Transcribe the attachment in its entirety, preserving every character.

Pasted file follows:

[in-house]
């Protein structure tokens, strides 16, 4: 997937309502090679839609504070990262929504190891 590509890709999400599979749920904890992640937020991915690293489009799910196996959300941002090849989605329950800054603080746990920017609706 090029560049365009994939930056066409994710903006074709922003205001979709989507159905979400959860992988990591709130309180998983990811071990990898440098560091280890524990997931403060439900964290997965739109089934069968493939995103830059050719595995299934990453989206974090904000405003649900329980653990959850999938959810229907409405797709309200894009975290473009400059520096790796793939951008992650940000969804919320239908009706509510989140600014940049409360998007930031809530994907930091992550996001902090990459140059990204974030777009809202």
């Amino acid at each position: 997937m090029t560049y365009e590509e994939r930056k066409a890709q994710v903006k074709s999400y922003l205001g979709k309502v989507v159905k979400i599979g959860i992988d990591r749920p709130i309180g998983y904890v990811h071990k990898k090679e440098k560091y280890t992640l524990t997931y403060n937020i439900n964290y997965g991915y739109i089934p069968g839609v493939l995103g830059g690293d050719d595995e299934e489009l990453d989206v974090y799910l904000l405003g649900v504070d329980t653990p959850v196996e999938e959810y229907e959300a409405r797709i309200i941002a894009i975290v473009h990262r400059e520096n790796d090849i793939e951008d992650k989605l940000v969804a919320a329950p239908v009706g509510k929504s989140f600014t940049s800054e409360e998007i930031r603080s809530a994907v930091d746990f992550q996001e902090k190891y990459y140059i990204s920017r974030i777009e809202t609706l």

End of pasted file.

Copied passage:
[in-house]
């Protein structure tokens, strides 16, 4: 997937309502090679839609504070990262929504190891 590509890709999400599979749920904890992640937020991915690293489009799910196996959300941002090849989605329950800054603080746990920017609706 090029560049365009994939930056066409994710903006074709922003205001979709989507159905979400959860992988990591709130309180998983990811071990990898440098560091280890524990997931403060439900964290997965739109089934069968493939995103830059050719595995299934990453989206974090904000405003649900329980653990959850999938959810229907409405797709309200894009975290473009400059520096790796793939951008992650940000969804919320239908009706509510989140600014940049409360998007930031809530994907930091992550996001902090990459140059990204974030777009809202």
């Amino acid at each position: 997937m090029t560049y365009e590509e994939r930056k066409a890709q994710v903006k074709s999400y922003l205001g979709k309502v989507v159905k979400i599979g959860i992988d990591r749920p709130i309180g998983y904890v990811h071990k990898k090679e440098k560091y280890t992640l524990t997931y403060n937020i439900n964290y997965g991915y739109i089934p069968g839609v493939l995103g830059g690293d050719d595995e299934e489009l990453d989206v974090y799910l904000l405003g649900v504070d329980t653990p959850v196996e999938e959810y229907e959300a409405r797709i309200i941002a894009i975290v473009h990262r400059e520096n790796d090849i793939e951008d992650k989605l940000v969804a919320a329950p239908v009706g509510k929504s989140f600014t940049s800054e409360e998007i930031r603080s809530a994907v930091d746990f992550q996001e902090k190891y990459y140059i990204s920017r974030i777009e809202t609706l």